The first day of 2021 saw the US Senate vote 81-13 to override President Donald Trump’s veto of the Defense Bill officially known as the National Defense Authorization Act (NDAA). This is the first veto override of Trump’s career, with his presidency all set to officially end on January 20, 2021 when Joe Biden will be sworn in with Kamala Harris as the Vice President.
The Defense Bill had been originally passed by the House on December 8, by an overwhelming majority of 335-78, despite Trump’s veto threats. Trump wanted the bill to dismantle provisions of Section 230 of the Communications Decency Act that deals with legal protections for social media companies for content posted by third-parties, insisting that his demand was in the interest of national security. Trump was also against renaming military facilities originally named after Confederate Generals. The demand for this came in wake of the killing of Breonna Taylor and George Floyd and the subsequent movement against racism.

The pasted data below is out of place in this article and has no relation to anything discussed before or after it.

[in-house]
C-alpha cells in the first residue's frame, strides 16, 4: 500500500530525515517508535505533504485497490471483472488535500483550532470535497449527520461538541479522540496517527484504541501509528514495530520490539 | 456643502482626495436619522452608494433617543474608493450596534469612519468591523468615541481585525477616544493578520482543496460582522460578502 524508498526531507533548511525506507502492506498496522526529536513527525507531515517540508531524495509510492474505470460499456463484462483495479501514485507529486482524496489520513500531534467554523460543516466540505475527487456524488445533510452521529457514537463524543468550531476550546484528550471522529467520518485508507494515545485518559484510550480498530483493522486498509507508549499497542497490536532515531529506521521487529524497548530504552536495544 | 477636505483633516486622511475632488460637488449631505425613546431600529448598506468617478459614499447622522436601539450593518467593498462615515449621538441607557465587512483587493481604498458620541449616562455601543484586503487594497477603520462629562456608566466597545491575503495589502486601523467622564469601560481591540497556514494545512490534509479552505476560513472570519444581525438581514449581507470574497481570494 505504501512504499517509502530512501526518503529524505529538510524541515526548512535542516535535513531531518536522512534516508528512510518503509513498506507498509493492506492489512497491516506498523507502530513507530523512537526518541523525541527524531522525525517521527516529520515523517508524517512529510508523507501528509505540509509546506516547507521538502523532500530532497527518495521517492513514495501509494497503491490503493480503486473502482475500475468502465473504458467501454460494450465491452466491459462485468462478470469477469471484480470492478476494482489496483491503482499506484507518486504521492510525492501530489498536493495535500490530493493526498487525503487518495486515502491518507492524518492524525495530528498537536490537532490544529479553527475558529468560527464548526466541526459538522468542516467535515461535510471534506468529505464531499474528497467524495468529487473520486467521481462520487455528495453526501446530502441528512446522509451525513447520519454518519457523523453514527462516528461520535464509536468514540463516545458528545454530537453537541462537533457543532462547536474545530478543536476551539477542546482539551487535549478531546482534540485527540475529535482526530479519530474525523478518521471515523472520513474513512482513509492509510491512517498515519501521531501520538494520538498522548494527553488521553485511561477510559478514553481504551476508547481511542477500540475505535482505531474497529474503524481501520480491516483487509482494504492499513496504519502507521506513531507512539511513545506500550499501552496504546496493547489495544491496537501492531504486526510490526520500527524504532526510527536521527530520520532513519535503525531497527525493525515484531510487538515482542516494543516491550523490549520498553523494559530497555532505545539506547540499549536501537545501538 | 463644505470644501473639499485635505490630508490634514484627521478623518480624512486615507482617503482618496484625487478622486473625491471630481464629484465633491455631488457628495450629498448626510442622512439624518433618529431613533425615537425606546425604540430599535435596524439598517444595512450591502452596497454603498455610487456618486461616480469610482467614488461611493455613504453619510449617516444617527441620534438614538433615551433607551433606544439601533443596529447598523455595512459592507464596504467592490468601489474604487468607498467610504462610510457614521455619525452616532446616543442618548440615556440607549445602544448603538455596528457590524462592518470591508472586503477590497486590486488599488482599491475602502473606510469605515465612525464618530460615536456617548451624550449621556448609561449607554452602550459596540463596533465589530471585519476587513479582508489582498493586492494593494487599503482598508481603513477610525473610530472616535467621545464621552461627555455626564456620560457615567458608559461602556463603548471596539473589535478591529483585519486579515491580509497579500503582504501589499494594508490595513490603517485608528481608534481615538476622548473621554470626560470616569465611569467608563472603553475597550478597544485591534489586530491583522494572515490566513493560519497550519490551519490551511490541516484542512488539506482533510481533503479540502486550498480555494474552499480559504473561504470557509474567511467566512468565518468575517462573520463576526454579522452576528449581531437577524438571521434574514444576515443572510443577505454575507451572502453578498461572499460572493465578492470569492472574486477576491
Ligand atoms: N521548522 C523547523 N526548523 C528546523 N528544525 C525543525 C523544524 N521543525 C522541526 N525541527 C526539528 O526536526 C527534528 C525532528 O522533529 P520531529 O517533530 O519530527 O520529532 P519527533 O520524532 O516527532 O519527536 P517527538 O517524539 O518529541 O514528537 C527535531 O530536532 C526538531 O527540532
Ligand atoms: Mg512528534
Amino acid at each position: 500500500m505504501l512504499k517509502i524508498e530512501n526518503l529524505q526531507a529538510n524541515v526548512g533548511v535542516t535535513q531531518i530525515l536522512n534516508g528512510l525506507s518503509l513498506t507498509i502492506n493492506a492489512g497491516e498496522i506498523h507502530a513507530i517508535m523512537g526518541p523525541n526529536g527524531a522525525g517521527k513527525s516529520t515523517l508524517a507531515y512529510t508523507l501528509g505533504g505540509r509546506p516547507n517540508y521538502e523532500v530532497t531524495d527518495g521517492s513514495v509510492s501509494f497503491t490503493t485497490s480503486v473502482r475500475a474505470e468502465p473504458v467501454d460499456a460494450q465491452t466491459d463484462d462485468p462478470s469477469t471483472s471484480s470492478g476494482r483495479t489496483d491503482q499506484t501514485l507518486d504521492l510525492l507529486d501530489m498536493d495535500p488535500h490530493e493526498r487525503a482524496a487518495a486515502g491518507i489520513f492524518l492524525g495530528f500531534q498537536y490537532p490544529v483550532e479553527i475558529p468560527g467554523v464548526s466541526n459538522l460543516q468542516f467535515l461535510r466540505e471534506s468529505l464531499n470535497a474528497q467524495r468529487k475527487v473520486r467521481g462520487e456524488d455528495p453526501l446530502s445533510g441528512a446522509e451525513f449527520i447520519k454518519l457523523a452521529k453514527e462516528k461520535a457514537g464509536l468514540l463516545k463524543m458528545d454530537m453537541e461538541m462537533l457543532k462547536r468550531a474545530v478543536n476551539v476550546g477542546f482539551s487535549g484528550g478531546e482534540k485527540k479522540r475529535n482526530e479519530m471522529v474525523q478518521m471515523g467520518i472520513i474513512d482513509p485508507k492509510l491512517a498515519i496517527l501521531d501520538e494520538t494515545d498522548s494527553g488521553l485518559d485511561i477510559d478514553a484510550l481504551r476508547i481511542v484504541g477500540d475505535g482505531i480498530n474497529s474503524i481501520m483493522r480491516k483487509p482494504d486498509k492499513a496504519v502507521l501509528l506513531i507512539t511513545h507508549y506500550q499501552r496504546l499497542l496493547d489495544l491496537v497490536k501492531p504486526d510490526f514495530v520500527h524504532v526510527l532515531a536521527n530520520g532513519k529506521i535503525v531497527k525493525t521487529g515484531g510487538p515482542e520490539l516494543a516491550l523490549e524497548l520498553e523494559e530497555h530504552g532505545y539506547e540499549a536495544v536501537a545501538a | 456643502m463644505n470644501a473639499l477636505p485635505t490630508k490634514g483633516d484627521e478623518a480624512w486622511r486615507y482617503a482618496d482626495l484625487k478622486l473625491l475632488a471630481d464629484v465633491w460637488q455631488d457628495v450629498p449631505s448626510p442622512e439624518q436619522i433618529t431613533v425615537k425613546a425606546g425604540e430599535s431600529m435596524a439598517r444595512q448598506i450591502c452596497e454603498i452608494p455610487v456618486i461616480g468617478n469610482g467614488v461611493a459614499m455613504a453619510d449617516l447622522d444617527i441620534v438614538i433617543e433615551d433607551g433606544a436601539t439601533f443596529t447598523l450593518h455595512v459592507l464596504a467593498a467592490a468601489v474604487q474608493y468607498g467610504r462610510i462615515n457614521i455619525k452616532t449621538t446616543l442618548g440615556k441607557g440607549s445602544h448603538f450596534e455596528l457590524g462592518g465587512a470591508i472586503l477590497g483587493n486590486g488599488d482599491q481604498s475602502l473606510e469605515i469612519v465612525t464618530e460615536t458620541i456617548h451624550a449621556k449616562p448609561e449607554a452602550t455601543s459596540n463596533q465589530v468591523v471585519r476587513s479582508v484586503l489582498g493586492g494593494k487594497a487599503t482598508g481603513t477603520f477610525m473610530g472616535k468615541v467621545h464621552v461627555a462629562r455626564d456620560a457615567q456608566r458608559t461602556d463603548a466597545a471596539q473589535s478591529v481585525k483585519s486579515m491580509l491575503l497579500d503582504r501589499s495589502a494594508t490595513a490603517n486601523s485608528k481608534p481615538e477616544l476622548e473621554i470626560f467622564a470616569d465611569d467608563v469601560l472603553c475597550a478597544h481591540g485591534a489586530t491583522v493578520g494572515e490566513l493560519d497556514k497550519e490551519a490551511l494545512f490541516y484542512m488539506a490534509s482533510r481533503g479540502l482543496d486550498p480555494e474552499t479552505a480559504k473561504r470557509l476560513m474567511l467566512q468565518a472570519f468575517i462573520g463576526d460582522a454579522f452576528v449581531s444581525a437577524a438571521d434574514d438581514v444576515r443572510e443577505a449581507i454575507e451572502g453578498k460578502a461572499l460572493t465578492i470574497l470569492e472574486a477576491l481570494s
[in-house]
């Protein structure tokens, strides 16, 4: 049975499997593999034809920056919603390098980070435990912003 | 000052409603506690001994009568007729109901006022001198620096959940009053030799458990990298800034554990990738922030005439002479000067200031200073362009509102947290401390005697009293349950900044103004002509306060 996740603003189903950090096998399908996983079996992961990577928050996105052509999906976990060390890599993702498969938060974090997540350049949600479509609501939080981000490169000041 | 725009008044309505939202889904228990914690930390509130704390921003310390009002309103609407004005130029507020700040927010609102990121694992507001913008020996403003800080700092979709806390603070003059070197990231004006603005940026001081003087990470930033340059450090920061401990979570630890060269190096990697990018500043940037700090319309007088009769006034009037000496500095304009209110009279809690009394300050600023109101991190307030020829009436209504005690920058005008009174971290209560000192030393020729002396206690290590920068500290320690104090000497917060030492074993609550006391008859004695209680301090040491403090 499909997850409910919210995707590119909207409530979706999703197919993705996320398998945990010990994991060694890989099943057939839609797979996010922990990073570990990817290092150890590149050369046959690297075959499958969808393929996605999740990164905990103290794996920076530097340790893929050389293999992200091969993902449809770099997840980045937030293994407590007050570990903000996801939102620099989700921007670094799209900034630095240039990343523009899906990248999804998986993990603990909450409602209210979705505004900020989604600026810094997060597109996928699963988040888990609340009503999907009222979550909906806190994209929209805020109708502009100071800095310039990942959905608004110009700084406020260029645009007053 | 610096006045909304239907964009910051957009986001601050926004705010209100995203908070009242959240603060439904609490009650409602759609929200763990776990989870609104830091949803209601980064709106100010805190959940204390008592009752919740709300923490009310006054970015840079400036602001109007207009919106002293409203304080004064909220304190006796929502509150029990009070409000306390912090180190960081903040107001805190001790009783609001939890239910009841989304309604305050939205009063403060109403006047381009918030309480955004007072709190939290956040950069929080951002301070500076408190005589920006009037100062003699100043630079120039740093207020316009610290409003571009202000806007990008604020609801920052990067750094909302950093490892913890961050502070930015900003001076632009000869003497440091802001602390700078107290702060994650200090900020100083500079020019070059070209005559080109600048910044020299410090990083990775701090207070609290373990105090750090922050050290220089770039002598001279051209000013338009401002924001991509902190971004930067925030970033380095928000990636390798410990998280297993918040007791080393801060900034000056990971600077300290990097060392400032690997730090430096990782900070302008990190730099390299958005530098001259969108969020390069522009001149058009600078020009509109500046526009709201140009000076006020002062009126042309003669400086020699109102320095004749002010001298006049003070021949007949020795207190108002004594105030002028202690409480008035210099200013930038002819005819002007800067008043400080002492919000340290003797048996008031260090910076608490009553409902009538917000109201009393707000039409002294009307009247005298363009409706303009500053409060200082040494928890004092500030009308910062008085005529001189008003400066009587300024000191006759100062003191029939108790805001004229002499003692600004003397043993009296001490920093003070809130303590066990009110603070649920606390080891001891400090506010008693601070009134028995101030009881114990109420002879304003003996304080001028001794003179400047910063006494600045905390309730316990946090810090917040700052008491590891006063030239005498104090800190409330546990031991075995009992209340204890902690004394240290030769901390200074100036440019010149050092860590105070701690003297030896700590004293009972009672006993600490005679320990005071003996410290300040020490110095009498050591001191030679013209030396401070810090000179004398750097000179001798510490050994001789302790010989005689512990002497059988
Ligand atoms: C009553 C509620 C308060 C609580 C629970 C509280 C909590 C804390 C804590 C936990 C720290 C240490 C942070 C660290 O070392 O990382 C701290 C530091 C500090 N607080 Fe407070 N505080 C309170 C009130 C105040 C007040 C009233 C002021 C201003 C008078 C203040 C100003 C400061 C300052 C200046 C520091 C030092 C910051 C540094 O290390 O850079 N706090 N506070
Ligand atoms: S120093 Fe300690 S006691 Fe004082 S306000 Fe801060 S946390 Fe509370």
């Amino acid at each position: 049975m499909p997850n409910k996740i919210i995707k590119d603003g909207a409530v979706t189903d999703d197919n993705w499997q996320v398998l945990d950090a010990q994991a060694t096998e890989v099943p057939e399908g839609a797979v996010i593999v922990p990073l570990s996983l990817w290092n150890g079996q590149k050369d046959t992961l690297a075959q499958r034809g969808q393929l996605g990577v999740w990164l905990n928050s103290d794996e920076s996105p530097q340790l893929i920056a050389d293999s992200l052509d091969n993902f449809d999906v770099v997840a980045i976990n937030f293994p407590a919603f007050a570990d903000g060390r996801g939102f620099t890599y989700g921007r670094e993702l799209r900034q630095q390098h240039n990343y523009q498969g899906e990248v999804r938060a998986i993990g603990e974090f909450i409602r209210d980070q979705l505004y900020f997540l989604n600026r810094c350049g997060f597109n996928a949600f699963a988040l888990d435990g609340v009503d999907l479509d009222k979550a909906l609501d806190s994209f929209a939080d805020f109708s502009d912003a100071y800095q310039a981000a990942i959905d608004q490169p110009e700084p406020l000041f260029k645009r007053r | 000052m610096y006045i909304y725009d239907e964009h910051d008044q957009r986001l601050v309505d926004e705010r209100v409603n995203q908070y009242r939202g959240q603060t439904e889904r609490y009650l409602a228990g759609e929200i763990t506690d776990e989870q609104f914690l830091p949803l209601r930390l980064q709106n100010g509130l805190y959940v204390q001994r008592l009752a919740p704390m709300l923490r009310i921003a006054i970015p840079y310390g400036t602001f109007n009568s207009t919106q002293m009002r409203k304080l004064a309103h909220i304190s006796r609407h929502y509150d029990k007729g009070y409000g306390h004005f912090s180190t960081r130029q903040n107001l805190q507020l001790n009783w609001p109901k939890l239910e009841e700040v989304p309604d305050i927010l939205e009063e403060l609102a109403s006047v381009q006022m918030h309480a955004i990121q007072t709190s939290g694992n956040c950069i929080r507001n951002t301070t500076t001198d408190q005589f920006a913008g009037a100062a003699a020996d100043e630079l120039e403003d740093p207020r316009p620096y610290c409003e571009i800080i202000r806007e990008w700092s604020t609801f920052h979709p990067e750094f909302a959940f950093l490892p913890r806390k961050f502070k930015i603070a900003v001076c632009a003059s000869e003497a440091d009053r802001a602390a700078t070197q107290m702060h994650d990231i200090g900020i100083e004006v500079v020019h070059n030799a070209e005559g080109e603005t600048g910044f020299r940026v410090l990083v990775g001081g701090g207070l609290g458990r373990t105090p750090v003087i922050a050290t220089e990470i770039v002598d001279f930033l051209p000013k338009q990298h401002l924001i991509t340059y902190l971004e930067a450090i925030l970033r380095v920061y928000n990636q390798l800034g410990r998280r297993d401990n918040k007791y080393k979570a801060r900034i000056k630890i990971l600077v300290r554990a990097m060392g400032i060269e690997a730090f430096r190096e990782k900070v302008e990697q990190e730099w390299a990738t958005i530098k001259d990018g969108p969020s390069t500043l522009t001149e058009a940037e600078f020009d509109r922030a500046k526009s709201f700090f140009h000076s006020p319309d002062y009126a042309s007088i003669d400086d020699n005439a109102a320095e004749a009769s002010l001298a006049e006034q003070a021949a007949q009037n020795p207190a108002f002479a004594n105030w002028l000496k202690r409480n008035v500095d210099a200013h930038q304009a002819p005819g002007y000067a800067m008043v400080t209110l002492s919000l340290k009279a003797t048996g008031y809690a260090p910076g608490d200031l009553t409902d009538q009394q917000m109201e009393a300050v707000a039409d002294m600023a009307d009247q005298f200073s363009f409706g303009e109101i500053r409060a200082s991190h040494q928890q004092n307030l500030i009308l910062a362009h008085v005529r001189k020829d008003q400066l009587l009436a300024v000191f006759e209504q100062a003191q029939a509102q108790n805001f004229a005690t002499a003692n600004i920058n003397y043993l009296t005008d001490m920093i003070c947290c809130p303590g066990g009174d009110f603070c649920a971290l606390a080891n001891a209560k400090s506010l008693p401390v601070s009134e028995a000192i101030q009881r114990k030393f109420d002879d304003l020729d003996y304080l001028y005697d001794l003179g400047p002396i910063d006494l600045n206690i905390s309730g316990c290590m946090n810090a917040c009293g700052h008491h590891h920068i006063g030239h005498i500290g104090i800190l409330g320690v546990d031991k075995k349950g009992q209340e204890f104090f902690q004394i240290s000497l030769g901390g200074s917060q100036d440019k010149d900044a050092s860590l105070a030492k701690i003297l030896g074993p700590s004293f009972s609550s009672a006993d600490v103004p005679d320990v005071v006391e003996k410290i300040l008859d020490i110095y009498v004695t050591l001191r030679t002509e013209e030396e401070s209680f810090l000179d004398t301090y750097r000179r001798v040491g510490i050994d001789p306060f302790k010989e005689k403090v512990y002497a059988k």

But the Senate also approved the Defense Bill by 84-13 on December 11. Following Trump’s veto on December 23, the House of Representatives led by Speaker Nancy Pelosi voted to overturn the veto on Monday December 28. The House voted 322-87 to override Trump’s veto. A surly Trump reacted by dubbing this a “missed opportunity”:
Meanwhile, Nancy Pelosi, who had led the charge against the veto in the House, responded to the Senate’s override saying, “The full United States Congress, with these sweeping and overwhelmingly bipartisan votes, has delivered a resounding rebuke to President Trump’s reckless assault on America’s military and national security.” Pelosi added, “The President’s senseless veto of the National Defense Authorization Act would have hurt the health, financial security and safety of our servicemembers, their families, our veterans and our allies and partners worldwide.”
* Feature image by DAVID ILIFF. License: CC BY-SA 3.0 via Wikimedia Commons.